NSA Pushing Randomization Standard that has a ‘Back Door’

Schneier on Security brings us The Strange Story of Dual_EC_DRBG. it seems that one of the new randomization standards being pushed by NIST originated in the NSA and is capable of being engineered to produce numbers that look random but are not.

Since random numbers are frequently used to seed cryptographic algorithms, this is a fairly big deal to the crypto community. The NSA isn't talking, but I'm guessing this was no accident.

This entry was posted in Cryptography. Bookmark the permalink.

2 Responses to NSA Pushing Randomization Standard that has a ‘Back Door’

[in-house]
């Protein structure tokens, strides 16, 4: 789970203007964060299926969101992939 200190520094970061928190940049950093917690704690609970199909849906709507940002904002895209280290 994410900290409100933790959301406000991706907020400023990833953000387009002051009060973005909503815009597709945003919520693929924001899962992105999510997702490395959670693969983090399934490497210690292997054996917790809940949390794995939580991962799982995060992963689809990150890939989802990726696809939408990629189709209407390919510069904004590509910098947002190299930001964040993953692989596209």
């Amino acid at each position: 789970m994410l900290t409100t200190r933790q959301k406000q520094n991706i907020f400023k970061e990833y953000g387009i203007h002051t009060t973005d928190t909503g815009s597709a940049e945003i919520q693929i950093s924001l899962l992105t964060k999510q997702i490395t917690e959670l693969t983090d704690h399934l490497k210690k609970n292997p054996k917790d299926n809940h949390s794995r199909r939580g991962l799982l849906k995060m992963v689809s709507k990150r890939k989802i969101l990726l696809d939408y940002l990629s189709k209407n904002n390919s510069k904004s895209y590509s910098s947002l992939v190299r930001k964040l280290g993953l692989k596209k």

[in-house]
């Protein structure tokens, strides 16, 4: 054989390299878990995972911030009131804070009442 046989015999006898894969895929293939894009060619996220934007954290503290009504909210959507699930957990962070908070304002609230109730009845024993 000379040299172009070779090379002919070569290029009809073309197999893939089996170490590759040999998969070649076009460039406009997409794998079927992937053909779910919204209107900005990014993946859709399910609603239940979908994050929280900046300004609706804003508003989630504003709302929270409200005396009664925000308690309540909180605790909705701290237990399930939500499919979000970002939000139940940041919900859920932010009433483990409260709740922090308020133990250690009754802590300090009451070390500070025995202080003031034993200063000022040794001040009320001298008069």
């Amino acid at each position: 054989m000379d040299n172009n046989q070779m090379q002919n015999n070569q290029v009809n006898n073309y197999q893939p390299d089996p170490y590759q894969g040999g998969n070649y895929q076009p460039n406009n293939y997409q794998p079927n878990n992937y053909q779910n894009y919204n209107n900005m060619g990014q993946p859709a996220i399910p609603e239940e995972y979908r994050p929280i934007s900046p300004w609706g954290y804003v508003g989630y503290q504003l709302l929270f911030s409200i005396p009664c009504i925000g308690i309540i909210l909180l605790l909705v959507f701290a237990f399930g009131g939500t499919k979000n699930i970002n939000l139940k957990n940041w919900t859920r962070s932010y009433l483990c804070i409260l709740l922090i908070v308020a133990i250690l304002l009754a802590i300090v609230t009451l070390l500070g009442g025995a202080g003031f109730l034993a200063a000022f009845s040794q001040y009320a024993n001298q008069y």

1. Melinda says:

    I know someone who was at the NIST RNG workshop at which the algorithm was first presented, and his view is that it wasn’t that someone was deliberately pushing an algorithm which they knew to be flawed. Rather, it was a case of having overindulged in the “elliptic curves are good” koolaid.

  2. wcw says:

    Yep. Remember, that the result isn’t really random is the canonical problem with RNG’s. Occam says your first guess when something exhibits a canonical problem is one of the canonical causes: in this case, bad math.

Comments are closed.